Reinsurance Practice and the Law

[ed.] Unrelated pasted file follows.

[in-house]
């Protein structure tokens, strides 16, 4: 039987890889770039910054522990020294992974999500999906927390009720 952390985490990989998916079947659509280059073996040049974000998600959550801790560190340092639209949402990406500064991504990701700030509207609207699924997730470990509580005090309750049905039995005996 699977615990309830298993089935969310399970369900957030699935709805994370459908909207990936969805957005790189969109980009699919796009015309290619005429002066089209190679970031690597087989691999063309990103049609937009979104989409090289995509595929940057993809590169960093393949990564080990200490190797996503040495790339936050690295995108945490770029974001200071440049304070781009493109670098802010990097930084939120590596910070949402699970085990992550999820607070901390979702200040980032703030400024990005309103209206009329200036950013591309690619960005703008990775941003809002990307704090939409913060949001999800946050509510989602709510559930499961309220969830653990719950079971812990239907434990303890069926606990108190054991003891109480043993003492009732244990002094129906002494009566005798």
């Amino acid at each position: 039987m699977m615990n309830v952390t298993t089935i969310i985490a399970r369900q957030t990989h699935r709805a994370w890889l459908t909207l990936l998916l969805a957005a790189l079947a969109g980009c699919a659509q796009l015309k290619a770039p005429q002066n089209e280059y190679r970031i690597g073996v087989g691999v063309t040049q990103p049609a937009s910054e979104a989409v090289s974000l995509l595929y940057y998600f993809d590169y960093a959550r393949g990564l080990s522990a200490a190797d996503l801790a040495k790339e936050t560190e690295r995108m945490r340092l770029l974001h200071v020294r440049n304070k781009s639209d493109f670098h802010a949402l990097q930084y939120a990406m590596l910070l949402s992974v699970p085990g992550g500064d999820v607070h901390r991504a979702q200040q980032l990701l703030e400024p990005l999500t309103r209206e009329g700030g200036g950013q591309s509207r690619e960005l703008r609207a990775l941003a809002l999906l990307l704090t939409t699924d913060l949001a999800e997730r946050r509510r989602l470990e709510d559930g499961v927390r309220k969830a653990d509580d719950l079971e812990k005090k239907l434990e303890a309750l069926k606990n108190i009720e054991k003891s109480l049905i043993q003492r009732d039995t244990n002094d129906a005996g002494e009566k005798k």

Inspections are a usual method for reinsurers to find out information about the underwriting of business ceded to a treaty and the claims handling and reserving practices of the reinsured. Traditionally, one of the hallmarks of treaty reinsurance has been that reinsurers are not given information about the underwriting of the account, which is protected after they have agreed to participate; nor are they provided with any detailed information about the claims which are presented to them for agreement and settlement. For instance, proportional business claims are normally settled by means of treaty accounts which may contain no information at all about the underlying claims. The claims information for losses arising under excess of loss contracts is usually sparse, as it is often restricted to either the name of a well-known market catastrophe such as “Hurricane Katrina” or “World Trade Center”, or a general description such as “aggregate products liability losses”. In view of the way reinsurance is conducted, one of the most important protections which reinsurers have is to inspect the books and records of reinsureds.
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